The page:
In lieu of an abstract, here is a brief excerpt of the content:

HOPE EMILY ALLEN—A PERSONAL REMINISCENCE FREDERIC G. CASSIDY The recent publication of Hope Emily Allen: Medieval Scholarship and Feminism by John C. Hirsh (Norman, OK: Pilgrim, 1988) revives interest in an American scholar of the first third of our century. Allen (1883-1960) is primarily remembered as a medievalist and within that field is famous for her discovery of the manuscript of The Book of Margery Kempe. In 1931, however, she ventured forth in the postmedieval world and joined the staff of the Early Modern English Dictionary, then in progress in Ann Arbor under the direction of Charles C. Fries. That fall, Frederic G. Cassidy arrived as a graduate student and, as he writes in the reminiscence below, they became friends. R. W. B. Two distinct dictionaries were being compiled at the University of Michigan in 1931, when I went to Ann Arbor to begin graduate study: the Middle English Dictionary (M.E.D.) under Samuel Moore and the Early Modern English Dictionary (E.M.E.D.) under Charles C. Fries. In those deep days of the Great Depression, I was fortunate to have a simple clerical job on the staff of the latter, of which Hope Emily Allen became an editor in the same year [according to Hirsh 99]. The two dictionaries shared offices at the top of Angell Hall, but with a corridor between that suggested something more than a chronological difference in the language periods they covered. On the Middle English side were Sanford Meech, Harold Whitehall, and James Rettger, juniors but editors; on the EMED side was a largely student staff doing cuttingand -pasting jobs, preparing files, the only senior editor being 149 150Frederic G. Cassidy Dr. Hereward T. Price, formerly of the Oxford Dictionary staff. Professors Moore and Fries, both teaching, had their personal offices in the lower regions, but they appeared occasionally in our eyrie to observe and encourage. The arrival of Hope Emily, who became "Miss Allen" to us all—for she did not fuss with titles or rank beyond the requirements of simple politeness—came in as something unexpected . There were few women medievalists those days, at least in America, and certainly few who had made the kind of discovery that Hope Emily had done with the Book of Margery Kempe. This lent her an ambience of excitement which we students felt though yet unable to assess it. Miss Allen came to our 4:30 tea breaks from time to time. I remember her as a vivacious person altogether given to the scholarship in hand, pleasant with our staff and with students generally, some of whom sought her out, but always seeming to soar above us—as she had every right to do. We were not always able to appreciate the under-depth of Miss Allen's enthusiasms. As a budding etymologist I think I did better than most . At one point in her study of mysticism while editing the Book of Margery Kempe she became fascinated with the word bug and its many folkloric ramifications . The bogle, the bogey, boggart, bugbear, all "spiritual" creatures associated with the Devil, attacking people, frightening some literally to death, or as scarecrows frightening birds from the fields, all became subjects of question, discussion , speculation. She tracked down the phrase to put a bug in one's ear, or a flea, meaning to give a secret hint for one's good; and that led to the whole matter of familiar spirits , which in turn led to the word fly, another familiar spirit, and the senses of bug and fly as spies. (This was in the days before development of electronic spying, with bugs installed in buildings to pick up information secretly, also before the bugs that get into computer programs and mess them up.) Hope Emily Allen151 One discovery that took her directly back to childhood was the use of booger for dried nasal mucus (my nursery word was bugaboo), which led further to the belief of diabolic involvement with all bodily exudations—why people respond to a sneeze with exclamations "God bless you!" or "Gesundheit " or Salut or, in the Southeastern United States "Scat!" to drive the Devil away. The indelicacy of some of...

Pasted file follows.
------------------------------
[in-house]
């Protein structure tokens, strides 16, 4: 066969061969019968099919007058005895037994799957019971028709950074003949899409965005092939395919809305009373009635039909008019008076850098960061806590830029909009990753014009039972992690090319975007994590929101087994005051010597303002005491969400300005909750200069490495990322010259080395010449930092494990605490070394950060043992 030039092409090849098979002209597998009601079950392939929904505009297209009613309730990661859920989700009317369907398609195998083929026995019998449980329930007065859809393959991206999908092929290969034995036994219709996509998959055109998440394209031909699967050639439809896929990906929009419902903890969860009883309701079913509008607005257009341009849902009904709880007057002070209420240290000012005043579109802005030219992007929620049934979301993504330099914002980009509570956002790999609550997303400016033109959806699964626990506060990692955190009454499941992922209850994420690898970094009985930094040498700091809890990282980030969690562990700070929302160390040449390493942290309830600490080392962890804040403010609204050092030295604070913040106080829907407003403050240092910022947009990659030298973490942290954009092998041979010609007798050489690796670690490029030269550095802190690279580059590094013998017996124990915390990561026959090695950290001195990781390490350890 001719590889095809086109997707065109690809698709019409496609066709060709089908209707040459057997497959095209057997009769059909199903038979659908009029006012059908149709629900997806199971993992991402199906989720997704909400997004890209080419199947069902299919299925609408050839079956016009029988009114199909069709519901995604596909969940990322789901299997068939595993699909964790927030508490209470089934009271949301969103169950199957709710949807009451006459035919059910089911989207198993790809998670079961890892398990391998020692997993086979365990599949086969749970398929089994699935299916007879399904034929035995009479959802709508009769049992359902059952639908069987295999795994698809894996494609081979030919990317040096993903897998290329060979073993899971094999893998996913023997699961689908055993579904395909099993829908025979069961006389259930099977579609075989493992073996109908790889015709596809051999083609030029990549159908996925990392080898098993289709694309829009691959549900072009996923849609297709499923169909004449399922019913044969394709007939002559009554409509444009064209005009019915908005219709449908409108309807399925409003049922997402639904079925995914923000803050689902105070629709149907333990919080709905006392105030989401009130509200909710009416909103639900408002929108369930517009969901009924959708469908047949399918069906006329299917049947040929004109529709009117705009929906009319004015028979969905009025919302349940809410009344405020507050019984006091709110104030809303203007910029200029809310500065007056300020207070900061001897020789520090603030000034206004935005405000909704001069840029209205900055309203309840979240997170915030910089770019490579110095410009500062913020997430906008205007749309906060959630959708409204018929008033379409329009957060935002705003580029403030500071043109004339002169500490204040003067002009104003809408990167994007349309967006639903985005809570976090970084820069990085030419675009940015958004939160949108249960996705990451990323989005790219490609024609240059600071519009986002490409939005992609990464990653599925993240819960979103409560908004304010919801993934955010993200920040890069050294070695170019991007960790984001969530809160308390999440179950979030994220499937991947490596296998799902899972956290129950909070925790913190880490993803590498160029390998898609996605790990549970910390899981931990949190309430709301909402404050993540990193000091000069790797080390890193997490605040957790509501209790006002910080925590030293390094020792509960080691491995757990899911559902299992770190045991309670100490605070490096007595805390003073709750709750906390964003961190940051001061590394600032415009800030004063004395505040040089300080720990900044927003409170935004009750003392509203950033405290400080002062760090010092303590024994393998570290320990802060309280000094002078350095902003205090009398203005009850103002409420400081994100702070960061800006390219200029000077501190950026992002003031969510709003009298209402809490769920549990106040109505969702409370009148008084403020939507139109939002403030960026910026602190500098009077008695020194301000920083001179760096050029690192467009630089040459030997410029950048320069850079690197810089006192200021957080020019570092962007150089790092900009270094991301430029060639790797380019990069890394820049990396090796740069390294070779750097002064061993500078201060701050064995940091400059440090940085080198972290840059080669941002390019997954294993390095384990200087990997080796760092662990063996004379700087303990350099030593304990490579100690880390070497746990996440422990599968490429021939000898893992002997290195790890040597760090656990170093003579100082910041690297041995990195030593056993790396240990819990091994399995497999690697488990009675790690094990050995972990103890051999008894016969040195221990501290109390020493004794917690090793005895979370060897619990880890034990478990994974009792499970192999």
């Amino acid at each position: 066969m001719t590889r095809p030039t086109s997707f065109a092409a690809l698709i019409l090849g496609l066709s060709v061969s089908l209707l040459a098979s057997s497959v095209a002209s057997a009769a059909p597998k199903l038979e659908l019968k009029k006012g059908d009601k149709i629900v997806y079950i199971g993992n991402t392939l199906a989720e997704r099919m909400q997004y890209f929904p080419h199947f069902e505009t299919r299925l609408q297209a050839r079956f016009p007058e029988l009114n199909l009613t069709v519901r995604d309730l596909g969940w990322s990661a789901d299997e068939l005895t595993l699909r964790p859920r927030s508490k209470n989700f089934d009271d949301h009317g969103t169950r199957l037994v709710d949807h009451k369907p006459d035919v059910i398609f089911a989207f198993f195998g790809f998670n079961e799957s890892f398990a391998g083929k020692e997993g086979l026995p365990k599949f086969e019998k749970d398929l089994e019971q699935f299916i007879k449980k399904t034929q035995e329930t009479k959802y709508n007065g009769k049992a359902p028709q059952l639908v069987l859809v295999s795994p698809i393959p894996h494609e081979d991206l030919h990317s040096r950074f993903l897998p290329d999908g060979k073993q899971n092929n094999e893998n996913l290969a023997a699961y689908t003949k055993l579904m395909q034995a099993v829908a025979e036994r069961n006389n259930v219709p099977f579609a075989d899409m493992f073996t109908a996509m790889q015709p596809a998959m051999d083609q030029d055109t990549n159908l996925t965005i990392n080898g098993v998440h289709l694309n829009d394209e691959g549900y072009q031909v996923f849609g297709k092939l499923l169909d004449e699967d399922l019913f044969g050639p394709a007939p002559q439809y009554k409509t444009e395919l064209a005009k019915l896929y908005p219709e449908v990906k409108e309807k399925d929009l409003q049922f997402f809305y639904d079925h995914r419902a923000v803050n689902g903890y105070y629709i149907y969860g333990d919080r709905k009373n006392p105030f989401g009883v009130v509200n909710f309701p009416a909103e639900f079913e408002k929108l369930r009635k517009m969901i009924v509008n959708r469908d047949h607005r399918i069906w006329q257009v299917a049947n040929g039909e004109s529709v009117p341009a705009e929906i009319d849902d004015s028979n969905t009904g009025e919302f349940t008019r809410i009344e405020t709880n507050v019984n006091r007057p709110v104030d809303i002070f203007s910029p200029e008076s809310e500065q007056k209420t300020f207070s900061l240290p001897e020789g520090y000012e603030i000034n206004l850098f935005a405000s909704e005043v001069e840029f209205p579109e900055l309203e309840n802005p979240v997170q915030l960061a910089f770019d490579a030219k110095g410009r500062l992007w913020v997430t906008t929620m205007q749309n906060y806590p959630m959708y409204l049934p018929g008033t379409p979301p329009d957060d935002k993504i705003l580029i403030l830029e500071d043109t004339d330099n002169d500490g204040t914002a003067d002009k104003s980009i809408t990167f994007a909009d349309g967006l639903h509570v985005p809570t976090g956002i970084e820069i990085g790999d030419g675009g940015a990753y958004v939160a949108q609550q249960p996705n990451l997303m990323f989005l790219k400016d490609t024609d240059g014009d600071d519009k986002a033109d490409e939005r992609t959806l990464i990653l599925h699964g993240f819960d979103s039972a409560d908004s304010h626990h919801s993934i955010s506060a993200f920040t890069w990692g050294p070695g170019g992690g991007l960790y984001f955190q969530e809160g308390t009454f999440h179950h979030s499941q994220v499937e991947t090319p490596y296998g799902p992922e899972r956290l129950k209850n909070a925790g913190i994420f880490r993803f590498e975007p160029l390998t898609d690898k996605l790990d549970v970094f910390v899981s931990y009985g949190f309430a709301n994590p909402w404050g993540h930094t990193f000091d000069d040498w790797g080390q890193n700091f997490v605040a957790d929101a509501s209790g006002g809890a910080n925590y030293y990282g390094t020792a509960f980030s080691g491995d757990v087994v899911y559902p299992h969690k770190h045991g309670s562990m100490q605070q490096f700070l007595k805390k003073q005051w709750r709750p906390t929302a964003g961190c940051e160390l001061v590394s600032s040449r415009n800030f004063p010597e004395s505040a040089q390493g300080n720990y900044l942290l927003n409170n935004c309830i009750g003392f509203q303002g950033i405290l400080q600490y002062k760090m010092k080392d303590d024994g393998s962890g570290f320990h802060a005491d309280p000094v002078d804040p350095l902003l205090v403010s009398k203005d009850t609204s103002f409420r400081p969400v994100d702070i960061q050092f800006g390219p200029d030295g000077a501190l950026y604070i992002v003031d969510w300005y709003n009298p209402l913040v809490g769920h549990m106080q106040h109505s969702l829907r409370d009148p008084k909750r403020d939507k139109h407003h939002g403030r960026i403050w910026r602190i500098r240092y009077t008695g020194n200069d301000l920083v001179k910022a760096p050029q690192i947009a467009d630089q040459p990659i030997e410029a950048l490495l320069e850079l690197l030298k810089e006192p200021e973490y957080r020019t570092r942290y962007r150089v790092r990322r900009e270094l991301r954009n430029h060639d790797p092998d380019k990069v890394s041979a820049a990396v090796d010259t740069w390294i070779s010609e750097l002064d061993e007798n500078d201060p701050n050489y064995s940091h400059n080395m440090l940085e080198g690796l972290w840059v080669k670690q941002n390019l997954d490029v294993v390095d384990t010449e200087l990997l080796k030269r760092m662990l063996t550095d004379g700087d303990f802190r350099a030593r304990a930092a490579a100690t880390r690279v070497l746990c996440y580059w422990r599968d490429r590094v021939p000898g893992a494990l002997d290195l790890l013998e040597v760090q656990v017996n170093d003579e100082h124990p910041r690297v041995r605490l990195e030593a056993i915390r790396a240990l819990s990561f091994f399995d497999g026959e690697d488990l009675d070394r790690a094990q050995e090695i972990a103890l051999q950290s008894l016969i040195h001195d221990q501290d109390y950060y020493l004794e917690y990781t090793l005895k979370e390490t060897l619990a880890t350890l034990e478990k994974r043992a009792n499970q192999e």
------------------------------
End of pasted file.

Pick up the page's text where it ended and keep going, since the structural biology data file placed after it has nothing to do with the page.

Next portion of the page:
Additional Information

Print ISSN
pp. 149-151
Launched on MUSE
Open Access
Back To Top

This website uses cookies to ensure you get the best experience on our website. Without cookies your experience may not be seamless.